|Title||Examining the roles of self-compassion and resilience on health-related quality of life for individuals with Multiple Sclerosis.|
|Publication Type||Journal Article|
|Year of Publication||2018|
|Authors||Nery-Hurwit, M, Yun, J, Ebbeck, V|
|Journal||Disabil Health J|
|Keywords||Activities of Daily Living, Adaptation, Psychological, Adult, Attitude, Cross-Sectional Studies, Disabled Persons, Empathy, Female, Health, Humans, Male, Middle Aged, Multiple Sclerosis, Quality of Life, Resilience, Psychological, Self Concept, Self Report, United States|
BACKGROUND: There are over 400,000 individuals living with Multiple Sclerosis (MS) in the U.S. These individuals experience unpredictable relapses of disabling conditions and poorer quality of life than the general population. Recent literature suggests self-compassion and resilience may improve wellness in this population.
OBJECTIVE: The purpose of this study was to examine the roles of self-compassion and resilience on perceived health-related quality of life for individuals with Multiple Sclerosis (MS) using mediation analysis.
METHODS: Two hundred fifty-nine adults with MS from MS advocacy, support, exercise, and education groups around the United States participated in the study. Participants' self-compassion, health-related quality of life (HRQoL), and resilience were assessed using self-report measures. A simple mediation analysis was conducted to examine the relationships between the independent variable, self-compassion, the depended variable, HRQoL, and the mediating variable, resilience.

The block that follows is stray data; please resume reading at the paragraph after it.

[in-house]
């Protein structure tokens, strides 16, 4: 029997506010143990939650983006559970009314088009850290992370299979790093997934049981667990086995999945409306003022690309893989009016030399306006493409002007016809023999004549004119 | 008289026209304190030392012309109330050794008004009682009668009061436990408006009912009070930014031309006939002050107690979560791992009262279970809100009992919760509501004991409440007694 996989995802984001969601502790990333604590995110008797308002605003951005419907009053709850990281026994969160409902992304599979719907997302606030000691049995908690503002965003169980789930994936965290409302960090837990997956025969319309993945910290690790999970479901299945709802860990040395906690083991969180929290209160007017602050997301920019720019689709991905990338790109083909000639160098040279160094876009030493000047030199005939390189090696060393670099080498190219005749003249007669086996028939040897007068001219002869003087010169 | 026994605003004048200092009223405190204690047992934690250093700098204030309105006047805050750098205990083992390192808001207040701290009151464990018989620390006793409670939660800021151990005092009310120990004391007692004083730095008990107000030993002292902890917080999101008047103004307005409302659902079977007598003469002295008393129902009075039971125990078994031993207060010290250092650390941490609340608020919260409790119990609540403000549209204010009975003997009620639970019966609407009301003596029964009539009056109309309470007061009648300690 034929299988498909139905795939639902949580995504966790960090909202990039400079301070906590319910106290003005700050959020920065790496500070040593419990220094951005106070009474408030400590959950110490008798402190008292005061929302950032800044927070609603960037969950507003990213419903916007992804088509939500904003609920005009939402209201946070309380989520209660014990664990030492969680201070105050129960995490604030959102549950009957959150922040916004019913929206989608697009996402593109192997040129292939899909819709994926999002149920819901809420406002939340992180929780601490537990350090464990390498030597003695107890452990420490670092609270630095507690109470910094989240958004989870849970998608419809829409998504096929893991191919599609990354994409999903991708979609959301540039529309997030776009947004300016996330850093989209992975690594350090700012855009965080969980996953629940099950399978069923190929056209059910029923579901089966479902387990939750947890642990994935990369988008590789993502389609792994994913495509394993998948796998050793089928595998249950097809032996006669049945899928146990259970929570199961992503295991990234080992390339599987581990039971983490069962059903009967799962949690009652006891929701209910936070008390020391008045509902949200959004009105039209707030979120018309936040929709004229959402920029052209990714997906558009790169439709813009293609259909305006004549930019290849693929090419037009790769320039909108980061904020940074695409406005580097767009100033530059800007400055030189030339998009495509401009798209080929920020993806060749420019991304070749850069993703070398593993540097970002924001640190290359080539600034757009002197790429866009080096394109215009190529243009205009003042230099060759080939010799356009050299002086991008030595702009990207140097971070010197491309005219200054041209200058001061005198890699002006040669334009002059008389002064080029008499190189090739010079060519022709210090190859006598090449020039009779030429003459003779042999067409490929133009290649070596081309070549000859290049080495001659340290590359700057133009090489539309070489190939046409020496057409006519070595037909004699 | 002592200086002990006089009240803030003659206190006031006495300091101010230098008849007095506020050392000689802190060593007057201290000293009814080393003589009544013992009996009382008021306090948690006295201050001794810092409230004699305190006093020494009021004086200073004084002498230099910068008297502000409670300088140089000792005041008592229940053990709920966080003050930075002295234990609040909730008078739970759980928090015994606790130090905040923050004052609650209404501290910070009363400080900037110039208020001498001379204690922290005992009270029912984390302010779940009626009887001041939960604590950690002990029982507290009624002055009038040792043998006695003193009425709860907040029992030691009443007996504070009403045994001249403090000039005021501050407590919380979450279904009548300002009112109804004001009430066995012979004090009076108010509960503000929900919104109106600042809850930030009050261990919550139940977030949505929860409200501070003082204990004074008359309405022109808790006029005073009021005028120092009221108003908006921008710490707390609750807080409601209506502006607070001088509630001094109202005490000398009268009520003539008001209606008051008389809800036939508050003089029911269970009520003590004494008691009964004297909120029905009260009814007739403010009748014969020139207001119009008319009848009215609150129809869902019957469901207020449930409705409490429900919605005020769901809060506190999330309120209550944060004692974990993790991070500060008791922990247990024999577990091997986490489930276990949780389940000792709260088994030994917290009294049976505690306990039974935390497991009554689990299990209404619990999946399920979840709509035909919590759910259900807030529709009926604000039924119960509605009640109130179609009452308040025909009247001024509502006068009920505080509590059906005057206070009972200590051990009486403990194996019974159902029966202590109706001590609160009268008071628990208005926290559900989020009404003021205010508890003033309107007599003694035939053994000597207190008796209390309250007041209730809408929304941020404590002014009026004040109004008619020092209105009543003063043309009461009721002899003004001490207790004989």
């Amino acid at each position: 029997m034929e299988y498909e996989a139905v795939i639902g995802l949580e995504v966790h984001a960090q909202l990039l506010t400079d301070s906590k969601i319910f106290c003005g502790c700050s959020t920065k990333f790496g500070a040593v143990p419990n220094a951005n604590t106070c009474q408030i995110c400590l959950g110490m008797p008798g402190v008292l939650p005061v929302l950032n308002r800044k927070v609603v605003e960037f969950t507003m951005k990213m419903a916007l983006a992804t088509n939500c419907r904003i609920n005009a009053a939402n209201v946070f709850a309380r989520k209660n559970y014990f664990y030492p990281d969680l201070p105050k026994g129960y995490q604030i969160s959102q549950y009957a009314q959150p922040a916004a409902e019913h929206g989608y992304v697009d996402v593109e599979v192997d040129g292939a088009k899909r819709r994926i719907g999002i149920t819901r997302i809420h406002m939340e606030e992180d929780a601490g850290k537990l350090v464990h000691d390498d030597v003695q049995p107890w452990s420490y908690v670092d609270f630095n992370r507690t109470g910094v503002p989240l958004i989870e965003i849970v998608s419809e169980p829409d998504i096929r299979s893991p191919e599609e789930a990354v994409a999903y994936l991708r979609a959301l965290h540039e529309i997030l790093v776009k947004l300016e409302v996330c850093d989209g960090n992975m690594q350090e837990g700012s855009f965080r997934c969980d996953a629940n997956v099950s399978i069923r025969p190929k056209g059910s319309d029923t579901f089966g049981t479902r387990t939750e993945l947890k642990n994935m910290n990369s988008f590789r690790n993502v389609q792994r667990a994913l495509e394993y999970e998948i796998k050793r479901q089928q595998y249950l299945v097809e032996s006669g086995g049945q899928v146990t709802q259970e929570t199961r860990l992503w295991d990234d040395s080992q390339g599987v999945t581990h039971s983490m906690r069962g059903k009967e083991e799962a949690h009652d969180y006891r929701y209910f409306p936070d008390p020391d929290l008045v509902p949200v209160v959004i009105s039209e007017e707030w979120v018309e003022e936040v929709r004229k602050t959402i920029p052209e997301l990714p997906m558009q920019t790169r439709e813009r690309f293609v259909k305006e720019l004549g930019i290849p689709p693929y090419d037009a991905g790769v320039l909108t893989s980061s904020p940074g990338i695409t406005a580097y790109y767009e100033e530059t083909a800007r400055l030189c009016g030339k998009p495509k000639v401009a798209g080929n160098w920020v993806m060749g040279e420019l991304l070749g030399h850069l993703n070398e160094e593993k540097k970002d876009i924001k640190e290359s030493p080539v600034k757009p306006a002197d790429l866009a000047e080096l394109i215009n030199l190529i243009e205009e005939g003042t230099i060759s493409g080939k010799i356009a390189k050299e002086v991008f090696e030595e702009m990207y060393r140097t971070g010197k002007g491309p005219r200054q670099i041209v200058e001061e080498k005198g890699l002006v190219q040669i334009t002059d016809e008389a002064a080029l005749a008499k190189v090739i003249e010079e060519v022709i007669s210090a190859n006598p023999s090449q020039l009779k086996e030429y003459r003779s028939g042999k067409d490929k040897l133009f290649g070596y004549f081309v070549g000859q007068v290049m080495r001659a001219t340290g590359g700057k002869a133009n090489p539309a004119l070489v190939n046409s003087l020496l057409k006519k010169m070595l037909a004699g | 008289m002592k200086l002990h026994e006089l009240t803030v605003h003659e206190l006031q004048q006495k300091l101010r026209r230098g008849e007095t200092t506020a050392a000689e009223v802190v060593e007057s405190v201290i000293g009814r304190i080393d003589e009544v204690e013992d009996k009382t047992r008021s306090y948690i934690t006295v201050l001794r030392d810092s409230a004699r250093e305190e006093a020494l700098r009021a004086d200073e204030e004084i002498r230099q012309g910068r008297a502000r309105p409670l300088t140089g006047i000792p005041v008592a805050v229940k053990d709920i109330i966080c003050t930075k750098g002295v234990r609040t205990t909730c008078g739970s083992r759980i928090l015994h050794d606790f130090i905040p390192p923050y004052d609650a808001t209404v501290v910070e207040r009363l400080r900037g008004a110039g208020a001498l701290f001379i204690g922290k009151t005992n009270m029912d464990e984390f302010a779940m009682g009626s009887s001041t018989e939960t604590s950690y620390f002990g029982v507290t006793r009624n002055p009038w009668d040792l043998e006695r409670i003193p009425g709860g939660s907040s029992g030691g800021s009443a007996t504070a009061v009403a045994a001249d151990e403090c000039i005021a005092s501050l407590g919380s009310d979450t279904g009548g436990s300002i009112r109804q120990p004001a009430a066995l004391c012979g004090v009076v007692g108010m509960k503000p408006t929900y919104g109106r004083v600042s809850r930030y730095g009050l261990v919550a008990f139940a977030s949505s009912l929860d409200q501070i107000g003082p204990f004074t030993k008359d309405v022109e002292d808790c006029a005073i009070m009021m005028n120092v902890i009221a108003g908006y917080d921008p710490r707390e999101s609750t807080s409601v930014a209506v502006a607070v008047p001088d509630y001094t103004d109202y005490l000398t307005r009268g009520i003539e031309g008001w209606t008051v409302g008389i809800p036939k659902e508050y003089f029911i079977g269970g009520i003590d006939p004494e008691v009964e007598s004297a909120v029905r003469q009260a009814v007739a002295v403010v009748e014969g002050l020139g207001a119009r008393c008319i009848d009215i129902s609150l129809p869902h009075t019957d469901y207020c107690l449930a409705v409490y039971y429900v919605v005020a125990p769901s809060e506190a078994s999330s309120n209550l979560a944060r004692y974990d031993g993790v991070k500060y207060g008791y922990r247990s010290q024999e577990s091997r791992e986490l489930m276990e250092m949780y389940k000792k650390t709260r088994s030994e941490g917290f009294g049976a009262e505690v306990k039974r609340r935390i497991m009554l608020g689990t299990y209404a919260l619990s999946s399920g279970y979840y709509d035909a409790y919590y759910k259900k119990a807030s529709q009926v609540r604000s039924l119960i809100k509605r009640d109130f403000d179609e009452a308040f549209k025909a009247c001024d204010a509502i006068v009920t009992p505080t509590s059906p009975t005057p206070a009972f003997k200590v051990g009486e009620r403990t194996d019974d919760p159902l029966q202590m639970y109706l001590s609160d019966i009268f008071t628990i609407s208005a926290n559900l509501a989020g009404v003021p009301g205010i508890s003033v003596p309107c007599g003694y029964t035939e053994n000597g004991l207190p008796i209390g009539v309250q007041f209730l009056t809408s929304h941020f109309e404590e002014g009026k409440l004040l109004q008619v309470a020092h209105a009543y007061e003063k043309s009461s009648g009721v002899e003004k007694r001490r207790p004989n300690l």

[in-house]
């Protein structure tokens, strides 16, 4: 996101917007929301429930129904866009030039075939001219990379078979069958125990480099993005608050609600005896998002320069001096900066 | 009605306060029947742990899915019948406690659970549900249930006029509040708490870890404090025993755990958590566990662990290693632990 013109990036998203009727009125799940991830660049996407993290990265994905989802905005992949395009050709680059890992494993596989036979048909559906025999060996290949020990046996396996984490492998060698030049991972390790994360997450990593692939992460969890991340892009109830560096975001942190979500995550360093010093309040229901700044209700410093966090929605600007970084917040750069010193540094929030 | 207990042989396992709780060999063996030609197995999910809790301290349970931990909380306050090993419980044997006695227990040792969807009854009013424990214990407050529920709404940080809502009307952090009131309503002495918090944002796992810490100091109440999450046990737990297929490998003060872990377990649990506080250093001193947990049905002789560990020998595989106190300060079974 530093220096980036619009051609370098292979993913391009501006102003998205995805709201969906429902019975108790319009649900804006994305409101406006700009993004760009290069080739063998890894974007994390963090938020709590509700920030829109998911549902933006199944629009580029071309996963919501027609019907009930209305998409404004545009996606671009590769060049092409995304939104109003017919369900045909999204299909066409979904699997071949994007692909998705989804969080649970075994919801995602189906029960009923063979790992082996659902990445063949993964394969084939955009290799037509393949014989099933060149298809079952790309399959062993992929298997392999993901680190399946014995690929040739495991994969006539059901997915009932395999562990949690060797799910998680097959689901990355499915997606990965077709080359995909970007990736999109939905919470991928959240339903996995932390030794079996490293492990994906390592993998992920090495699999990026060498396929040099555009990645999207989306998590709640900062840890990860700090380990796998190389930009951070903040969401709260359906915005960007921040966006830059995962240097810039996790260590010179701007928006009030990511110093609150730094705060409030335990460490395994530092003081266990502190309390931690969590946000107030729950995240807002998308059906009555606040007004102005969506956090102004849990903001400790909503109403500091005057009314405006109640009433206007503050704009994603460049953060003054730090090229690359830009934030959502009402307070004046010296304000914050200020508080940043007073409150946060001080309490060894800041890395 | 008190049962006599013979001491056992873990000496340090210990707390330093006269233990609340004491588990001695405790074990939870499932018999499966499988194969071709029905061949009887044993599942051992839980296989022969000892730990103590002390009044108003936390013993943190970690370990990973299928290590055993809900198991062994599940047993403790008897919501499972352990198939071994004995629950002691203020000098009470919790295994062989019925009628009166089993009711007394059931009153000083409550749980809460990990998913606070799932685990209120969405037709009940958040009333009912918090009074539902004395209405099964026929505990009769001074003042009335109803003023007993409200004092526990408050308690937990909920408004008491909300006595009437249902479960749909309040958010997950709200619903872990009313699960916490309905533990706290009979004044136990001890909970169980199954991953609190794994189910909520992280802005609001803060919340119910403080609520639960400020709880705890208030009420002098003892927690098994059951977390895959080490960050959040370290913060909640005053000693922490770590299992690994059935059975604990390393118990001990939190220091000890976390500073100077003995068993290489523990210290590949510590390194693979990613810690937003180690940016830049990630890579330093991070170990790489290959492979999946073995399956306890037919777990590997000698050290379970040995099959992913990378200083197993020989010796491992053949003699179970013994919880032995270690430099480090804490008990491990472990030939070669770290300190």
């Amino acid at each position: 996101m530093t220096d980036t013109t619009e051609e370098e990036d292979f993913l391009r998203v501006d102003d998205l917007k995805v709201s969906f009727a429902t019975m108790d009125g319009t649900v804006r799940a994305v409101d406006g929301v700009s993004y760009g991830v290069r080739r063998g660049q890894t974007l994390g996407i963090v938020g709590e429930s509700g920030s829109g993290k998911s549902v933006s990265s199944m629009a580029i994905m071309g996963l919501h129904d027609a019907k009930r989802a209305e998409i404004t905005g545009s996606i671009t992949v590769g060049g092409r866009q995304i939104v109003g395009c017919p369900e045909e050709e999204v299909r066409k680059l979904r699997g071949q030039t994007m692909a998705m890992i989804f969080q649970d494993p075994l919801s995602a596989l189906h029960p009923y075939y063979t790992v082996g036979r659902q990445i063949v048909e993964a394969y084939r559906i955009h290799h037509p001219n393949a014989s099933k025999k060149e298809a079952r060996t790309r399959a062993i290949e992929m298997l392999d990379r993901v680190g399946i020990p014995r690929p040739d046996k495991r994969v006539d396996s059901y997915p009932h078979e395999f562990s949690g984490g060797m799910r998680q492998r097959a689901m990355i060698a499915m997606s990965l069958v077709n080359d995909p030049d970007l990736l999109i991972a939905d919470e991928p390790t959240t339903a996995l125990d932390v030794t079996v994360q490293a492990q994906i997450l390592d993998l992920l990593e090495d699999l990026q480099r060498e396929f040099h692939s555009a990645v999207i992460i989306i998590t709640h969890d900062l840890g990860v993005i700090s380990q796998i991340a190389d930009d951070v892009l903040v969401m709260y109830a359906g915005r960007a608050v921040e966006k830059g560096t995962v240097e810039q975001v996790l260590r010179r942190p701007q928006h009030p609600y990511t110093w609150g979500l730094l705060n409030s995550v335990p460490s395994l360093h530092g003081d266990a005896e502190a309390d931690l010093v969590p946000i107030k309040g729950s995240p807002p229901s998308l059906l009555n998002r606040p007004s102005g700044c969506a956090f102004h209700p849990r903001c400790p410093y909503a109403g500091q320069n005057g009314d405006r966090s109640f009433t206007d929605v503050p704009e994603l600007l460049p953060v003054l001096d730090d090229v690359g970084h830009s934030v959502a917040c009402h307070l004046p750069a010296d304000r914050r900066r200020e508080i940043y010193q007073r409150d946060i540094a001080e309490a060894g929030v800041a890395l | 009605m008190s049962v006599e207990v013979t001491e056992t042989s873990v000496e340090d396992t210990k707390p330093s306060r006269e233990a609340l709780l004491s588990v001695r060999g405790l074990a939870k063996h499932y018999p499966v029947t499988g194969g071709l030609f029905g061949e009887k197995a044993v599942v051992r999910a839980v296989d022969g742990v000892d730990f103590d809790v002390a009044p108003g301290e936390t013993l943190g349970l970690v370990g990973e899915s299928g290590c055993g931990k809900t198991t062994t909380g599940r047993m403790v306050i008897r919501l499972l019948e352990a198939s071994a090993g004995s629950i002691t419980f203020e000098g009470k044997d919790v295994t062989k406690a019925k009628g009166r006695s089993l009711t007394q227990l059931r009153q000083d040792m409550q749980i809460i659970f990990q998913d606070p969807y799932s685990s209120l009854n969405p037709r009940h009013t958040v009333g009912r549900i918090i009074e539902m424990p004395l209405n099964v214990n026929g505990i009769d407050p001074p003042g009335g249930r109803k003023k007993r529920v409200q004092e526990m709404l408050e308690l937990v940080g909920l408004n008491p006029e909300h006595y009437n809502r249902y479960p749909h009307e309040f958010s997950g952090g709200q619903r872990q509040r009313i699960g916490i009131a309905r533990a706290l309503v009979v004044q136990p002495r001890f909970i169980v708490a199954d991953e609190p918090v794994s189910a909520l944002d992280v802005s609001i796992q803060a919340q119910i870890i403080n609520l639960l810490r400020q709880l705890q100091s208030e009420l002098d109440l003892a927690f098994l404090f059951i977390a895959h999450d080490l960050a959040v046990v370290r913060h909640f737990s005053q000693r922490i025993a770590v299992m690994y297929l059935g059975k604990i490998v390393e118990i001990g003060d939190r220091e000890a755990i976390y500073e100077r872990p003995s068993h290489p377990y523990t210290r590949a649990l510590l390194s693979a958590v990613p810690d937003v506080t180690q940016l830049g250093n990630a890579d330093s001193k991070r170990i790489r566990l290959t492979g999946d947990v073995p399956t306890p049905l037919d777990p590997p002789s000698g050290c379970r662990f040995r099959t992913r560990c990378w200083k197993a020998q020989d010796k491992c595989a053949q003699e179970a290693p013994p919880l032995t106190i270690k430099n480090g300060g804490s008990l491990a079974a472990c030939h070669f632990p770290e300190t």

RESULTS: Results showed a significant direct effect between self-compassion and health-related quality of life (β = 0.49, p < 0.0001, CI = 0.37-0.61), as well as an indirect relationship through resilience (β = 0.18 p < 0.0001, CI: 0.17, 0.47).
CONCLUSION: These results contribute to the theoretical knowledge of how self-compassion influences HRQoL in this population. For individuals with MS, engaging in self-compassion may provide a strategy to cope with debilitating conditions and reframe perceptions of their health. Additionally, increasing resilience may help individuals overcome stressful and traumatic events and experience quality of life with disability. Self-compassion and resilience are both modifiable constructs that can be targeted by programs seeking to improve overall wellness.
|Alternate Journal||Disabil Health J|